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Cardinal George Pell: I suffered from a serious injustice

World News | Published:

The 78-year-old said he did not hold ‘ill will’ towards his accuser.

Cardinal George Pell has had his convictions quashed

Cardinal George Pell, the most senior Catholic found guilty of child sex abuse, has welcomed the Australian High Court’s decision to quash his convictions.

Pope Francis’ former finance minister had spent 13 months in prison but seven judges ruled unanimously on Tuesday that he should be released.

In a statement, the 78-year-old cleric said: “I have consistently maintained my innocence while suffering from a serious injustice.”

Pell was convicted in 2018 of sexually abusing two 13-year-old choirboys in a back room of St Patrick’s Cathedral in Melbourne in December 1996 while he was archbishop of Australia’s second-largest city.

Pell was also convicted of indecently assaulting one of the boys after a Mass in early 1997 and sentenced to six years.

The High Court found that the Victorian Court of Appeal was incorrect in its 2-1 majority decision in August to uphold the jury verdicts.

“I hold no ill will toward my accuser,” Pell added, saying: “My trial was not a referendum on the Catholic Church; nor a referendum on how Church authorities in Australia dealt with the crime of paedophilia in the Church.

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“The point was whether I had committed these awful crimes, and I did not.”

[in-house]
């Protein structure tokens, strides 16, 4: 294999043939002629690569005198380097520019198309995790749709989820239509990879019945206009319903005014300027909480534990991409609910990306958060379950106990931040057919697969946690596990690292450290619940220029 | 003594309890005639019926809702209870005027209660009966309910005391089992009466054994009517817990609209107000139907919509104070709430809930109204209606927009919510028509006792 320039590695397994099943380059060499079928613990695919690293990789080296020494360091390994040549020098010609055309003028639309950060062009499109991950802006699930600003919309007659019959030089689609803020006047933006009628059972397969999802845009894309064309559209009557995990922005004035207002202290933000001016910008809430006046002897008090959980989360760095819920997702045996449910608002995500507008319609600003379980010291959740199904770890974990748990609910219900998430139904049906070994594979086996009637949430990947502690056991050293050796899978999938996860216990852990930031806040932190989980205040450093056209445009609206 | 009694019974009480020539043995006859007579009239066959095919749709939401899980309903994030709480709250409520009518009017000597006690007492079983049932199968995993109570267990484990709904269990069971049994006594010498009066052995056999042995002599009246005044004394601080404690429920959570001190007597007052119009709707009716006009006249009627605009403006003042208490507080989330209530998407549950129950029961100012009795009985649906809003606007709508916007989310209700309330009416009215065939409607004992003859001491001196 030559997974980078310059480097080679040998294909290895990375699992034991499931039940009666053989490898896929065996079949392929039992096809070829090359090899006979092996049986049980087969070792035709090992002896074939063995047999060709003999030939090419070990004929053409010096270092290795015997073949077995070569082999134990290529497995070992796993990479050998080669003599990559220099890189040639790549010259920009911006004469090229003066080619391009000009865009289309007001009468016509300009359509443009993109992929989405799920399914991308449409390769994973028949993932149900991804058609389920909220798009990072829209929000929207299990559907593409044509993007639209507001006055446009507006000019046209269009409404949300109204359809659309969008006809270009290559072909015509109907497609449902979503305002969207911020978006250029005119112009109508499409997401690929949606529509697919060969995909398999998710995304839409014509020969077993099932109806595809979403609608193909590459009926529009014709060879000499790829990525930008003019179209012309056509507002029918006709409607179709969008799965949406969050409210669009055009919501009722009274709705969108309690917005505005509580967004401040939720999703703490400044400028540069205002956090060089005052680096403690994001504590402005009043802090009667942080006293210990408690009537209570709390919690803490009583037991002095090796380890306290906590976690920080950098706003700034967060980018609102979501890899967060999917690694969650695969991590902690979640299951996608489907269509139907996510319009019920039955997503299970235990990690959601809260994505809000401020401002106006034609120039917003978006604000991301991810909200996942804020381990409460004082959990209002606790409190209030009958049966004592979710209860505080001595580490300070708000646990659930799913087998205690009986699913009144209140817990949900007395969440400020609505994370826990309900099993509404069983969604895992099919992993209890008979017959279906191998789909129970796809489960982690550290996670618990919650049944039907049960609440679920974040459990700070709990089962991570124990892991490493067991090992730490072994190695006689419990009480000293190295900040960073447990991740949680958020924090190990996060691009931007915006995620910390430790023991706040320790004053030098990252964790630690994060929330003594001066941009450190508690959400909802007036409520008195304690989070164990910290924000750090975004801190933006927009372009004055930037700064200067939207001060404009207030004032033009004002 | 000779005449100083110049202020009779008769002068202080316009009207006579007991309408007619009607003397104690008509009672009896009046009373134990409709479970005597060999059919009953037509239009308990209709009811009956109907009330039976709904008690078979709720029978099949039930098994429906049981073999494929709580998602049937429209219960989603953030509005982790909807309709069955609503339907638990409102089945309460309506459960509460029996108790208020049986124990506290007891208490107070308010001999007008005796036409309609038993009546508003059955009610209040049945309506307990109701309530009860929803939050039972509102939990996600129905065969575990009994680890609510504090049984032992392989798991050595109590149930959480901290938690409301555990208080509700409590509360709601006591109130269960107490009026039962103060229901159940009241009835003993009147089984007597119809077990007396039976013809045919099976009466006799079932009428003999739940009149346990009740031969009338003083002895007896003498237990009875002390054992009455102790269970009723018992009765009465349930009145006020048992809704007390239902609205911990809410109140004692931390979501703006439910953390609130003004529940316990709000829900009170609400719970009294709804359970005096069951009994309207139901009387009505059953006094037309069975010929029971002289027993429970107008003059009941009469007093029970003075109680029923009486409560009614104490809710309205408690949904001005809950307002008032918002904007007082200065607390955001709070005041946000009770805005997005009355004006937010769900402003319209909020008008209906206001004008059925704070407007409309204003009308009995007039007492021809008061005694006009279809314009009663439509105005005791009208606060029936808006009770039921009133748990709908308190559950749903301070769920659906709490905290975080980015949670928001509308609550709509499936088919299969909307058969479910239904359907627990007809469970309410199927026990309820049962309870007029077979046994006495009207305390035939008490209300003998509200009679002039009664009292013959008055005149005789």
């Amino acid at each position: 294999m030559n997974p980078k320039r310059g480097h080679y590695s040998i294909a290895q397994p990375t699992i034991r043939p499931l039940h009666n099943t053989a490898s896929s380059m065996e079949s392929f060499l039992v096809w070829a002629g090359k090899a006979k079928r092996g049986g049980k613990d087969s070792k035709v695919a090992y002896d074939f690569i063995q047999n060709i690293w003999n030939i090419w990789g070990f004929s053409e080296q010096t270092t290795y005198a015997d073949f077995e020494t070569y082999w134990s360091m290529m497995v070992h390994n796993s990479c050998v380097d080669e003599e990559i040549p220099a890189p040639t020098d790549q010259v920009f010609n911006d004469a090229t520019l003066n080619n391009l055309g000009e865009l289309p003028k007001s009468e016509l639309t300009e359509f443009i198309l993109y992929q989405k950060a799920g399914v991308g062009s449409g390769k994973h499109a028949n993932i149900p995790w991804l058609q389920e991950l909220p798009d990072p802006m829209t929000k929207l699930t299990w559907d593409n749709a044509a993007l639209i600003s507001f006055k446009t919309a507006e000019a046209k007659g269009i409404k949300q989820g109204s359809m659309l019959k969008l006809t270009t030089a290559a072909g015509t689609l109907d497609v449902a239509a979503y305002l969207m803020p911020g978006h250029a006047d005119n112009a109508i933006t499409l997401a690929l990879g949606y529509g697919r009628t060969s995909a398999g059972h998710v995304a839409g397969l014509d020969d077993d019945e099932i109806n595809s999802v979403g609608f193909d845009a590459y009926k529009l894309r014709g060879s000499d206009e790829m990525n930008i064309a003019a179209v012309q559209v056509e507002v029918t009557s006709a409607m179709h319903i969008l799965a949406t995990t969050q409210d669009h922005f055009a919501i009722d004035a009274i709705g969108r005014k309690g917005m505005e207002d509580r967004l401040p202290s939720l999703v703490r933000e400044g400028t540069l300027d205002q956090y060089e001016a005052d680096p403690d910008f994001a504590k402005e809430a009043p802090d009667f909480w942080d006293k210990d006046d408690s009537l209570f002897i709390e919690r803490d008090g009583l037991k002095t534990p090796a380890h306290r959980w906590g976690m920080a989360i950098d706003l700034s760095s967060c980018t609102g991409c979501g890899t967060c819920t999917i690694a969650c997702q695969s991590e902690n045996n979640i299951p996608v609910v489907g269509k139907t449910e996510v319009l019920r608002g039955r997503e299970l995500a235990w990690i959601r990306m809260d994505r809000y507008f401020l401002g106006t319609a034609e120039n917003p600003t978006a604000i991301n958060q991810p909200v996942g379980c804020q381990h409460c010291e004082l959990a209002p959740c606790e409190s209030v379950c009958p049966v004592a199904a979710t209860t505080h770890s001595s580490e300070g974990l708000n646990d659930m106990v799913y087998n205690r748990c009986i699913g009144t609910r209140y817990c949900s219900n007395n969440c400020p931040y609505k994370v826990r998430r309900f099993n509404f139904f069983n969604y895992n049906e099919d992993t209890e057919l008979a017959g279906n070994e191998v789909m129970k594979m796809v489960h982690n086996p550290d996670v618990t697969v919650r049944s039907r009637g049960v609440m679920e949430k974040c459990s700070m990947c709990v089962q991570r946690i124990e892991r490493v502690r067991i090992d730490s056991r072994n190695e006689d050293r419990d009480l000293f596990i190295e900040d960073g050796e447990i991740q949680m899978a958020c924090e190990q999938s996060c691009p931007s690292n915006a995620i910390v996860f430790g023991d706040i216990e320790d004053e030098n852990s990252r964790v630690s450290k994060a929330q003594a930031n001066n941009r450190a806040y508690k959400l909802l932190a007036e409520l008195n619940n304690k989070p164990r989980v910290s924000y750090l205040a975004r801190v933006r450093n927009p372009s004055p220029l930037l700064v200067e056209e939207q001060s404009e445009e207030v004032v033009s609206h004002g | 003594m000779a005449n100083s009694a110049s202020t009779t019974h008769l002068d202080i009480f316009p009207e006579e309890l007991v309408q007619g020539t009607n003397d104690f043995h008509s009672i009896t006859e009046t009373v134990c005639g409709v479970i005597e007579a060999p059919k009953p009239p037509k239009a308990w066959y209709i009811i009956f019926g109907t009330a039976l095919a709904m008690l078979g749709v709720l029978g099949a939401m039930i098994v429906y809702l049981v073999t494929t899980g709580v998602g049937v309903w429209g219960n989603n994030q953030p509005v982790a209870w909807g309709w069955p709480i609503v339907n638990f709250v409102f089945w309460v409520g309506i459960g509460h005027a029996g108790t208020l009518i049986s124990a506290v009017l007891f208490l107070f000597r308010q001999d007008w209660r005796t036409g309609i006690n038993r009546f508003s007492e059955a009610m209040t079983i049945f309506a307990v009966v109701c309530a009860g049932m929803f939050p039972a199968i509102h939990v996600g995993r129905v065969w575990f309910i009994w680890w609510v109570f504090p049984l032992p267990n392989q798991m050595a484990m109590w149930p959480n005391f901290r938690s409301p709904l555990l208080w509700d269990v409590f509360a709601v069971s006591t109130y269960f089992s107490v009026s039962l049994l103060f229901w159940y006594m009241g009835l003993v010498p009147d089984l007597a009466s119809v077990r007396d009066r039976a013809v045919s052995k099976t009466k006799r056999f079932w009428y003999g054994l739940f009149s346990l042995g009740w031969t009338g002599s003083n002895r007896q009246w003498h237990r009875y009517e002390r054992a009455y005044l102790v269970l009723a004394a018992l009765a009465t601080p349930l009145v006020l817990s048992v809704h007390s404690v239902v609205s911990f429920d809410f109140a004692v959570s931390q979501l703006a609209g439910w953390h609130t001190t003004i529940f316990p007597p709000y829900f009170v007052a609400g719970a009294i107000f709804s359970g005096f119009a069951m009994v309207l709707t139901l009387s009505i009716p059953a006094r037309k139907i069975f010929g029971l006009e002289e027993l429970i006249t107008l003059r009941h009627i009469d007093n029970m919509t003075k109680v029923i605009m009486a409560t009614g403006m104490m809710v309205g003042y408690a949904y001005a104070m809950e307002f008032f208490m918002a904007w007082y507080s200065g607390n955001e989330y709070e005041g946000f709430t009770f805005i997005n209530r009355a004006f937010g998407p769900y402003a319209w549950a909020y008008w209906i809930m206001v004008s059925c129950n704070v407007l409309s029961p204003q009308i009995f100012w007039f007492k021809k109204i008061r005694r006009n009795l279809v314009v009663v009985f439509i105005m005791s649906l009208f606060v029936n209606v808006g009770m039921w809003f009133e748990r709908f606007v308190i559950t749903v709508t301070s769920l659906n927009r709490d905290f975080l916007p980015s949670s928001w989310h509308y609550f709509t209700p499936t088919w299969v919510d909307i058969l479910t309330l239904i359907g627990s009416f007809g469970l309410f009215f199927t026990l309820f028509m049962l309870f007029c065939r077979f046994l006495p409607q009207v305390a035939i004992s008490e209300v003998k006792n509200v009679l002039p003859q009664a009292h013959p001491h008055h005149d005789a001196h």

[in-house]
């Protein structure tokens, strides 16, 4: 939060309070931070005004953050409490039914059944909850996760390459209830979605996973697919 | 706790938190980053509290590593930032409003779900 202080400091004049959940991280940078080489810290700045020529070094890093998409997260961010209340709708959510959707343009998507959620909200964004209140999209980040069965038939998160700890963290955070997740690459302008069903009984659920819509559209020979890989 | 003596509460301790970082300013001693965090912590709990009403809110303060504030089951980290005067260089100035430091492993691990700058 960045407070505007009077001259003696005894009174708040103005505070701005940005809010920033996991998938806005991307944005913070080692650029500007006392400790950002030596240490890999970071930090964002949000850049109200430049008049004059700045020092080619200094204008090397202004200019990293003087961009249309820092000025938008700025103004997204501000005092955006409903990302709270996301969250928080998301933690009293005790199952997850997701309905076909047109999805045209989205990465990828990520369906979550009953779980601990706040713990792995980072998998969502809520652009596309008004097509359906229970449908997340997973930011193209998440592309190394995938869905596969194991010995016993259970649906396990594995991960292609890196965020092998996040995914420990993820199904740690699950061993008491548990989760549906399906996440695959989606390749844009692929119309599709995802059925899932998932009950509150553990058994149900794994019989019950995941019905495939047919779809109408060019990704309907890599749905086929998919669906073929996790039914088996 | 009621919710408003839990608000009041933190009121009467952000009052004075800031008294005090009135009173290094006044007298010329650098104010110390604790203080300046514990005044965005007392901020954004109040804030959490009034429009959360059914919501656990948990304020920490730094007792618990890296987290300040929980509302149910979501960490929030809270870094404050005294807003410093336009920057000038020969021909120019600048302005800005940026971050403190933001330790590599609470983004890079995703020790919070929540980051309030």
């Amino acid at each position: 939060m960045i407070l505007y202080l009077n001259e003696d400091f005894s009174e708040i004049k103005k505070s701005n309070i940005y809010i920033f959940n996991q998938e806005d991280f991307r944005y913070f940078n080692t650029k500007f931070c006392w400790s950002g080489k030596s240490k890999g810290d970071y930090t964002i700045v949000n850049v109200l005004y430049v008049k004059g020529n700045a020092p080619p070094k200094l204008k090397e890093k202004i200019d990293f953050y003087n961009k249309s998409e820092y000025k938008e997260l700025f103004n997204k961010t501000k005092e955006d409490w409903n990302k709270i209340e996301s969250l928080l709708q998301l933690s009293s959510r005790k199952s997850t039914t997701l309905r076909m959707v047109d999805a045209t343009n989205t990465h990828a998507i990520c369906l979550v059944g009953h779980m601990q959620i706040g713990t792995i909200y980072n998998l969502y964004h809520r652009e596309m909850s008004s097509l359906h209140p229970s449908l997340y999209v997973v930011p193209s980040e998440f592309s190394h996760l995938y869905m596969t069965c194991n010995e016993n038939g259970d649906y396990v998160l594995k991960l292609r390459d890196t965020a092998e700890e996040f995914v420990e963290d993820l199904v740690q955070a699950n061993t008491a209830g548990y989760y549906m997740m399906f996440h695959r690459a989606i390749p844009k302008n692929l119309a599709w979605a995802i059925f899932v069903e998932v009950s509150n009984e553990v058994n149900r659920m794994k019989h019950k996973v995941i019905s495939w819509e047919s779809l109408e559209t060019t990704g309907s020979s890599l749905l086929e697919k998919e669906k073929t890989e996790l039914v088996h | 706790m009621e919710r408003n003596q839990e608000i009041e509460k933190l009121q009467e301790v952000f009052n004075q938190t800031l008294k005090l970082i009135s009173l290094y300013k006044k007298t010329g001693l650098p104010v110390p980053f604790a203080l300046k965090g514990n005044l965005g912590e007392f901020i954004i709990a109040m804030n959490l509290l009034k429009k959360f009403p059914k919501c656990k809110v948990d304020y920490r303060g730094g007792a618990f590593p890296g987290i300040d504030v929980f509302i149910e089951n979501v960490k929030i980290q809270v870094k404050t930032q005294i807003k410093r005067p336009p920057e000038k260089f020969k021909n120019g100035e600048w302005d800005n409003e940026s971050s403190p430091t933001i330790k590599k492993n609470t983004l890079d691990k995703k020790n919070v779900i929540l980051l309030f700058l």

Much of the two-day High Court hearing focused on whether the jury should have had a reasonable doubt about Pell’s guilt and whether he could have time to molest the boys in five or six minutes immediately after a Mass.

During the hearing, Pell’s lawyer Bret Walkers said all that the prosecution had to do at his trial and appeals court hearing was to prove that Pell being left alone while robed or not talking with congregants after Mass was “possible” to prove guilt beyond reasonable doubt.

“That… is a grotesque version of the reversal of onus of proof, if all the Crown has to do is to prove the possibility of something,” he said.

The High Court statement said: “The High Court found that the jury, acting rationally on the whole of the evidence, ought to have entertained a doubt as to the applicant’s (Pell’s) guilt with respect to each of the offences for which he was convicted.”

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